In the summer of 2009, comic fans of Bryan Lee O’Malley’s acclaimed Oni Press “Scott Pilgrim” graphic novels were invited to see the world of the books in blazing color when the “Scott Pilgrim Vs. The World” film hit the big screen. This August, that process comes full circle as the publisher prepares an all-new deluxe hardcover editions of the series with color by “Batman, Incorporated” and “Swamp Thing” colorist Nathan Fairbairn.
Oni and O’Malley jointly announced the new 6″ X 9″ volumes tonight at the Emerald City Comic Con, revealing that after the first book -Â “Scott Pilgrim’s Precious Little Life” -Â hits in August, the second color hardcover will land in October. Subsequent books in the series will come out bi-annually until readers can have the full “Scott Pilgrim” saga in color on their shelves by 2014. These new editions will also feature brand-new, DVD-style bonus features prepared by O’Malley. (Read Oni’s official PR here)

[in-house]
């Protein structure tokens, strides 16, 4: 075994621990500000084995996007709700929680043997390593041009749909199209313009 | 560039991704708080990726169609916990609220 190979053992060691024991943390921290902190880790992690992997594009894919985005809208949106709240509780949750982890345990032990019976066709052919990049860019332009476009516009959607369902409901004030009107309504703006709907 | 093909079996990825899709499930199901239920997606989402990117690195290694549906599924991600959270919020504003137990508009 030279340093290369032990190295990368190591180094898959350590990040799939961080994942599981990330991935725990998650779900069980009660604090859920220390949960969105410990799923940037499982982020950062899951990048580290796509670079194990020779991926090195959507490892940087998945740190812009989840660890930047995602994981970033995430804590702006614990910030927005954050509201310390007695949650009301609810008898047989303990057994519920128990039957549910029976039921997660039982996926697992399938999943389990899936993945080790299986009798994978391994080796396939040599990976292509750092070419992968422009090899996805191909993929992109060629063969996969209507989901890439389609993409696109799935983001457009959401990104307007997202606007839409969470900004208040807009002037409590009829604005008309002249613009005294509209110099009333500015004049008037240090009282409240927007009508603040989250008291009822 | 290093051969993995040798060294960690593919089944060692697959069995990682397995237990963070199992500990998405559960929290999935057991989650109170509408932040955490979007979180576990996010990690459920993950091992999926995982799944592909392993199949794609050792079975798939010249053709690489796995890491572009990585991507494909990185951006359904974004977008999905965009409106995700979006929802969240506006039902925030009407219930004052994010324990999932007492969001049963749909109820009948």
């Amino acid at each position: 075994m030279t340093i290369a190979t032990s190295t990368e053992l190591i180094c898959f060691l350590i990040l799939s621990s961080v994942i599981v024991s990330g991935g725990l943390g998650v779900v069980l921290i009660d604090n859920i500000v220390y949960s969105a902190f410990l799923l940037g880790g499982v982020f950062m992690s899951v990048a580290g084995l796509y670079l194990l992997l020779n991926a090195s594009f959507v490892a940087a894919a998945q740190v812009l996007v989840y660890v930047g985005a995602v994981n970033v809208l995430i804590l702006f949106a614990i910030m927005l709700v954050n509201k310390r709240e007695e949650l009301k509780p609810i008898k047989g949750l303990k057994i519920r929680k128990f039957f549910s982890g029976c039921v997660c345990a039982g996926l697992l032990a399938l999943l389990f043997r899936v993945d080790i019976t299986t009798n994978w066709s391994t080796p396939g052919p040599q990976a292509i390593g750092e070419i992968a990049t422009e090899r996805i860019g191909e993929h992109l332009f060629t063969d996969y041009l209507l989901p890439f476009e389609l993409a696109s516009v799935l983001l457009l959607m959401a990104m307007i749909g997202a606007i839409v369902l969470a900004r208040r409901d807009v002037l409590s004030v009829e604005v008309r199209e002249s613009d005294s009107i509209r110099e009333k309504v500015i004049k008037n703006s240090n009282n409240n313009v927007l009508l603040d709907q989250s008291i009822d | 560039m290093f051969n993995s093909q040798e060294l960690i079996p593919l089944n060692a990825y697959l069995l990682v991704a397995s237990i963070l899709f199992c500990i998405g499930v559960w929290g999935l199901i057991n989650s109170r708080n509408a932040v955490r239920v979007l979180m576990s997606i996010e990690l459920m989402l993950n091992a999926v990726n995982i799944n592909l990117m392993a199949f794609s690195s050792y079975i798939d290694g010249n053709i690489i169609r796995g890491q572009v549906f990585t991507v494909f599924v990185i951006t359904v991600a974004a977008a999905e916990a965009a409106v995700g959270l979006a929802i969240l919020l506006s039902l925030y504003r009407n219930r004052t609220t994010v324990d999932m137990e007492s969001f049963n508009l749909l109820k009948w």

For more on the story, CBR News spoke with O’Malley about turning the books to color and preparing the bonus content. Below, the artist talks about his initial reluctance to take the comics out of their manga-inspired format, how Fairbairn’s work won him over, what new art he’s been preparing for both this series and his upcoming “Seconds” graphic novel and more!
CBR News: Bryan, let’s talk about the origin of these new “Scott Pilgrim” editions. Had you been thinking about a color version of the series for a while, or is this a result of you having some room in your schedule before your new “Seconds” graphic novel comes out next year?